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Case Reports in Oncological Medicine
Volume 2015, Article ID 617294, 4 pages
http://dx.doi.org/10.1155/2015/617294
Case Report

Left Vocal Cord Paralysis Detected by PET/CT in a Case of Lung Cancer

1Nuclear Medicine Department, School of Medicine, Afyon Kocatepe University, 03200 Afyon, Turkey
2Nuclear Medicine Department, School of Medicine, Akdeniz University, 07070 Antalya, Turkey
3Nuclear Medicine Department, Antalya Training and Research Hospital, Antalya, Turkey
4Nuclear Medicine Department, Isparta State Hospital, Isparta, Turkey

Received 6 September 2015; Accepted 18 October 2015

Academic Editor: Jose I. Mayordomo

Copyright © 2015 Ali Ozan Oner et al. This is an open access article distributed under the Creative Commons Attribution License, which permits unrestricted use, distribution, and reproduction in any medium, provided the original work is properly cited.

Abstract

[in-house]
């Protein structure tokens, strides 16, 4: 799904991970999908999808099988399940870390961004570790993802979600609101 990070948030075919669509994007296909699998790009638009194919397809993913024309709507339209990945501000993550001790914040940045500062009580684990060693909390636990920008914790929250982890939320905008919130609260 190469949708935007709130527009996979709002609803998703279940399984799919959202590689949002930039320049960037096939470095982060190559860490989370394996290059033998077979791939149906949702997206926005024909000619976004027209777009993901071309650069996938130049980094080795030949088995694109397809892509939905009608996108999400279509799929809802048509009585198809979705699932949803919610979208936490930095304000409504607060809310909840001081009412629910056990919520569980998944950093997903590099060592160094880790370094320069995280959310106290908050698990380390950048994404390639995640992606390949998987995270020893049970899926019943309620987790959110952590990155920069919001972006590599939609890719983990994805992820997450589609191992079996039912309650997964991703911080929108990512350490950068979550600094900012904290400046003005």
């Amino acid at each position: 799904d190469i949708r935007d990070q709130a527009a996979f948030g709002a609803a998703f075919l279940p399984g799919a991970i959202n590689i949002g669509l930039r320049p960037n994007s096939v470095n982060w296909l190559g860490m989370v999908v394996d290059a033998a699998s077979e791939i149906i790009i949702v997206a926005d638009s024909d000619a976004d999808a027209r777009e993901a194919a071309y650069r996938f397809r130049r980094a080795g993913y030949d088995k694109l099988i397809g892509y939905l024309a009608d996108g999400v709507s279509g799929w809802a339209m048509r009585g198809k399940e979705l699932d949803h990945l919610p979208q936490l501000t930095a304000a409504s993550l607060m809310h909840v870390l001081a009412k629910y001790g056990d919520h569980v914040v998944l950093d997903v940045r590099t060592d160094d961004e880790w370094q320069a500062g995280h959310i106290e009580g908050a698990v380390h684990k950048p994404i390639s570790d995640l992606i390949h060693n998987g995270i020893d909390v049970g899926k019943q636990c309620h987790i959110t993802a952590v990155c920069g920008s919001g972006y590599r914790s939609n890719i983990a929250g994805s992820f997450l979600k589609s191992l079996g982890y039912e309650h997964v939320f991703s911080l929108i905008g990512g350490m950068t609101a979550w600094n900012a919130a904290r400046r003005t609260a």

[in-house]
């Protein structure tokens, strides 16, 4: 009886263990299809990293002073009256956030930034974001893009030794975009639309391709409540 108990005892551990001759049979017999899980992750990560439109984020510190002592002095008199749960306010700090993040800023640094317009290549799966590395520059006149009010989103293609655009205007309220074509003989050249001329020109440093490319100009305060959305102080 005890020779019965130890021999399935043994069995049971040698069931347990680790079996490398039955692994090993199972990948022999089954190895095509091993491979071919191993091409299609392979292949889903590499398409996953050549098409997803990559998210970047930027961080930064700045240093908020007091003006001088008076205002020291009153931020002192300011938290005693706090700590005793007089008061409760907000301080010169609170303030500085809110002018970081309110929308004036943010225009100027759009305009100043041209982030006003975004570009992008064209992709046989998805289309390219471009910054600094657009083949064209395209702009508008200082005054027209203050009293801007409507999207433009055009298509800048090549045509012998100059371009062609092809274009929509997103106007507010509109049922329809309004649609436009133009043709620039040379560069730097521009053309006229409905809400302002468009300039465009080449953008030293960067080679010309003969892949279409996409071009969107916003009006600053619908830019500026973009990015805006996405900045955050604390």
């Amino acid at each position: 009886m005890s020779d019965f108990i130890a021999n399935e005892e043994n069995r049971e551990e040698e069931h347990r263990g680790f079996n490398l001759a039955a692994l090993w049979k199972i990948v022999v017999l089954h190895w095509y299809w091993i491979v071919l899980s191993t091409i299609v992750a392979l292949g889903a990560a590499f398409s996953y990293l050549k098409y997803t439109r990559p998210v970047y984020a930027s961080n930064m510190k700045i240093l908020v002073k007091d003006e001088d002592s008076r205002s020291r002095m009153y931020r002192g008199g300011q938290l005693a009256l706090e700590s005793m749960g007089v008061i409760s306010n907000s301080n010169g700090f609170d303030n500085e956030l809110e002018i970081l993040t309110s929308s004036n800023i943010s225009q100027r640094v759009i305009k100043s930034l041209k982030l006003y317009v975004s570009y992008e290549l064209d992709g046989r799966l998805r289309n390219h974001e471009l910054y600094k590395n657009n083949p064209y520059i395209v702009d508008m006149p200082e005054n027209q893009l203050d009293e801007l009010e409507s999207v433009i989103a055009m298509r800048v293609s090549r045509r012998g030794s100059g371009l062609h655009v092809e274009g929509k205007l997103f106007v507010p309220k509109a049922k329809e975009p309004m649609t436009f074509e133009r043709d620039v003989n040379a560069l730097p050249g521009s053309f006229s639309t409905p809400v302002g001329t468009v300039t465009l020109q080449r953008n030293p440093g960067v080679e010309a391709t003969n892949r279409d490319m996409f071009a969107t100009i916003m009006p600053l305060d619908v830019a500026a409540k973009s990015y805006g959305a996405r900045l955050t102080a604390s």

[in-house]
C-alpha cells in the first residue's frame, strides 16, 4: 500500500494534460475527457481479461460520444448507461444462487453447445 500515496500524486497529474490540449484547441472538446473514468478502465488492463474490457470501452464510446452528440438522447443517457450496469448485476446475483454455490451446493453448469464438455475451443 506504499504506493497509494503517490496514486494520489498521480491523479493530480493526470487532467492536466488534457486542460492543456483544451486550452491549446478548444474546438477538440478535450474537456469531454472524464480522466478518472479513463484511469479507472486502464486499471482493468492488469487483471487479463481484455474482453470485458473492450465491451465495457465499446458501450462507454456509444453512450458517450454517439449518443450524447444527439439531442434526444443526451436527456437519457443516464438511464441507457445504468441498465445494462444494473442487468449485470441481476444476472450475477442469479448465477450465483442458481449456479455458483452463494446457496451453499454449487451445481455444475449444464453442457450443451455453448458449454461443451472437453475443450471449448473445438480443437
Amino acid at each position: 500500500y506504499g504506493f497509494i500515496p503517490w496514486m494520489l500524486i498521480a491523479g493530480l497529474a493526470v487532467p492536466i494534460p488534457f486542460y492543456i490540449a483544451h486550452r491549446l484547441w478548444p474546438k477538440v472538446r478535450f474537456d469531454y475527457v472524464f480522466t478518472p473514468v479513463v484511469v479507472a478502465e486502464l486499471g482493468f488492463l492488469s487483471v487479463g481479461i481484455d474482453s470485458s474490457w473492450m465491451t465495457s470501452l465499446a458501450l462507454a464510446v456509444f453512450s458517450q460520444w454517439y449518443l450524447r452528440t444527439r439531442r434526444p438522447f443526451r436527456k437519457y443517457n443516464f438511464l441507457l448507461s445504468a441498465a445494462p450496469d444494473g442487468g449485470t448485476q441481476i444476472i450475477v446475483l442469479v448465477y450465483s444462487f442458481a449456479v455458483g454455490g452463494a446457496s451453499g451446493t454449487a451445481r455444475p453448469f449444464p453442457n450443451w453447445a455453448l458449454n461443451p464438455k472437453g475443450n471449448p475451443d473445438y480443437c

We report a patient with lung cancer. The first PET/CT imaging revealed hypermetabolic mass in the left aortopulmonary region and hypermetabolic nodule in the anterior segment of the upper lobe of the left lung. After completing chemotherapy and radiotherapy against the primary mass in the left lung, the patient underwent a second PET/CT examination for evaluation of treatment response. This test demonstrated, compared with the first PET/CT, an increase in the size and metabolic activity of the primary mass in the left lung in addition to multiple, pathologic-sized, hypermetabolic metastatic lymph nodes as well as multiple metastatic sclerotic areas in bones. These findings were interpreted as progressive disease. In addition, an asymmetrical FDG uptake was noticed at the level of right vocal cord. During follow-up, a laryngoscopy was performed, which demonstrated left vocal cord paralysis with no apparent mass. Thus, we attributed the paralytic appearance of the left vocal cord to infiltration of the left recurrent laryngeal nerve by the primary mass located in the apical region of the left lung. In conclusion, the knowledge of this pitfall is important to avoid false-positive PET results.